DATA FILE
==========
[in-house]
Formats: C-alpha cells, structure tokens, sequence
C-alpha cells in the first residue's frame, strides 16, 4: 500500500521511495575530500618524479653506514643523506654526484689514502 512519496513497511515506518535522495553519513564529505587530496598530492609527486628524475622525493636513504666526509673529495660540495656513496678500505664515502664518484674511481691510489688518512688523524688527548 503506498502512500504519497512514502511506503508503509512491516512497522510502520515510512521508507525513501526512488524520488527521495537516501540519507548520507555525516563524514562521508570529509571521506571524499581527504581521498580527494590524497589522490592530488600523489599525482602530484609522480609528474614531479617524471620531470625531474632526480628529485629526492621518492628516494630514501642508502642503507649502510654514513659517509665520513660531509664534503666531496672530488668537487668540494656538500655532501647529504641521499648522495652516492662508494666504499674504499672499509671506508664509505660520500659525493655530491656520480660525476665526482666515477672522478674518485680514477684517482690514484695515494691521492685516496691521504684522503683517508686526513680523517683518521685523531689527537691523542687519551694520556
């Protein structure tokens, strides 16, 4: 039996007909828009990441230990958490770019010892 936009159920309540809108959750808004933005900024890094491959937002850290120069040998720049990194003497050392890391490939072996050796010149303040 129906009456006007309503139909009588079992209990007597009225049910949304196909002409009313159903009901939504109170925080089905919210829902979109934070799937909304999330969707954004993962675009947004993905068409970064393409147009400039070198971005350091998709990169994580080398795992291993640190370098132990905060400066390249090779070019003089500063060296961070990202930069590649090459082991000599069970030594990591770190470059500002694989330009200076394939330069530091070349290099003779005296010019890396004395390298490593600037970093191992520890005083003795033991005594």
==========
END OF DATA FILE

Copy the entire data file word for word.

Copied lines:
[in-house]
Formats: C-alpha cells, structure tokens, sequence
C-alpha cells in the first residue's frame, strides 16, 4: 500500500521511495575530500618524479653506514643523506654526484689514502 512519496513497511515506518535522495553519513564529505587530496598530492609527486628524475622525493636513504666526509673529495660540495656513496678500505664515502664518484674511481691510489688518512688523524688527548 503506498502512500504519497512514502511506503508503509512491516512497522510502520515510512521508507525513501526512488524520488527521495537516501540519507548520507555525516563524514562521508570529509571521506571524499581527504581521498580527494590524497589522490592530488600523489599525482602530484609522480609528474614531479617524471620531470625531474632526480628529485629526492621518492628516494630514501642508502642503507649502510654514513659517509665520513660531509664534503666531496672530488668537487668540494656538500655532501647529504641521499648522495652516492662508494666504499674504499672499509671506508664509505660520500659525493655530491656520480660525476665526482666515477672522478674518485680514477684517482690514484695515494691521492685516496691521504684522503683517508686526513680523517683518521685523531689527537691523542687519551694520556
């Protein structure tokens, strides 16, 4: 039996007909828009990441230990958490770019010892 936009159920309540809108959750808004933005900024890094491959937002850290120069040998720049990194003497050392890391490939072996050796010149303040 129906009456006007309503139909009588079992209990007597009225049910949304196909002409009313159903009901939504109170925080089905919210829902979109934070799937909304999330969707954004993962675009947004993905068409970064393409147009400039070198971005350091998709990169994580080398795992291993640190370098132990905060400066390249090779070019003089500063060296961070990202930069590649090459082991000599069970030594990591770190470059500002694989330009200076394939330069530091070349290099003779005296010019890396004395390298490593600037970093191992520890005083003795033991005594």